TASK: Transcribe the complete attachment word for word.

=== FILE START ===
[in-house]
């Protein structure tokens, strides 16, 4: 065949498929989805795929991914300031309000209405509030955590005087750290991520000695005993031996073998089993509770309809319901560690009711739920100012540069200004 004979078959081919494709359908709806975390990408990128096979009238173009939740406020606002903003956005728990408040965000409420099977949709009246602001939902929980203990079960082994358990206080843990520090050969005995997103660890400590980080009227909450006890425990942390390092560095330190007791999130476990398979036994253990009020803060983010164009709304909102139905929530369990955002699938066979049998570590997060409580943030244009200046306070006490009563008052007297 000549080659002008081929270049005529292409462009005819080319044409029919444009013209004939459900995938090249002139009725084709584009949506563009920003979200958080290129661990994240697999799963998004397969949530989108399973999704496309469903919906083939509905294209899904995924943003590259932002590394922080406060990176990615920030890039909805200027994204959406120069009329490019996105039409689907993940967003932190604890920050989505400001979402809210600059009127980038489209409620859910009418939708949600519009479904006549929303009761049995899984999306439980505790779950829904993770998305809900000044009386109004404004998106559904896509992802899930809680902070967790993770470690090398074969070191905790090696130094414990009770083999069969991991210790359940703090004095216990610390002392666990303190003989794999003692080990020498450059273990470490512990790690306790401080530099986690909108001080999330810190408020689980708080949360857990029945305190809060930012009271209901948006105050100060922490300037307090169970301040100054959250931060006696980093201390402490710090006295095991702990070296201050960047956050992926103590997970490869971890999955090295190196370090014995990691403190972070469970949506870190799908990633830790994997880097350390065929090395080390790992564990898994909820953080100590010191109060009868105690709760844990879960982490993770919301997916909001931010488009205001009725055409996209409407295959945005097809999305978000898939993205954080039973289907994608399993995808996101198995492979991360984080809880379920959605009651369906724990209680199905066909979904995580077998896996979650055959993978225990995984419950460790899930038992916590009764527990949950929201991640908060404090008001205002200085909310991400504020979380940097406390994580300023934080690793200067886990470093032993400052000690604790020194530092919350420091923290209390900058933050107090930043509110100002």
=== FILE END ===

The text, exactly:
[in-house]
């Protein structure tokens, strides 16, 4: 065949498929989805795929991914300031309000209405509030955590005087750290991520000695005993031996073998089993509770309809319901560690009711739920100012540069200004 004979078959081919494709359908709806975390990408990128096979009238173009939740406020606002903003956005728990408040965000409420099977949709009246602001939902929980203990079960082994358990206080843990520090050969005995997103660890400590980080009227909450006890425990942390390092560095330190007791999130476990398979036994253990009020803060983010164009709304909102139905929530369990955002699938066979049998570590997060409580943030244009200046306070006490009563008052007297 000549080659002008081929270049005529292409462009005819080319044409029919444009013209004939459900995938090249002139009725084709584009949506563009920003979200958080290129661990994240697999799963998004397969949530989108399973999704496309469903919906083939509905294209899904995924943003590259932002590394922080406060990176990615920030890039909805200027994204959406120069009329490019996105039409689907993940967003932190604890920050989505400001979402809210600059009127980038489209409620859910009418939708949600519009479904006549929303009761049995899984999306439980505790779950829904993770998305809900000044009386109004404004998106559904896509992802899930809680902070967790993770470690090398074969070191905790090696130094414990009770083999069969991991210790359940703090004095216990610390002392666990303190003989794999003692080990020498450059273990470490512990790690306790401080530099986690909108001080999330810190408020689980708080949360857990029945305190809060930012009271209901948006105050100060922490300037307090169970301040100054959250931060006696980093201390402490710090006295095991702990070296201050960047956050992926103590997970490869971890999955090295190196370090014995990691403190972070469970949506870190799908990633830790994997880097350390065929090395080390790992564990898994909820953080100590010191109060009868105690709760844990879960982490993770919301997916909001931010488009205001009725055409996209409407295959945005097809999305978000898939993205954080039973289907994608399993995808996101198995492979991360984080809880379920959605009651369906724990209680199905066909979904995580077998896996979650055959993978225990995984419950460790899930038992916590009764527990949950929201991640908060404090008001205002200085909310991400504020979380940097406390994580300023934080690793200067886990470093032993400052000690604790020194530092919350420091923290209390900058933050107090930043509110100002």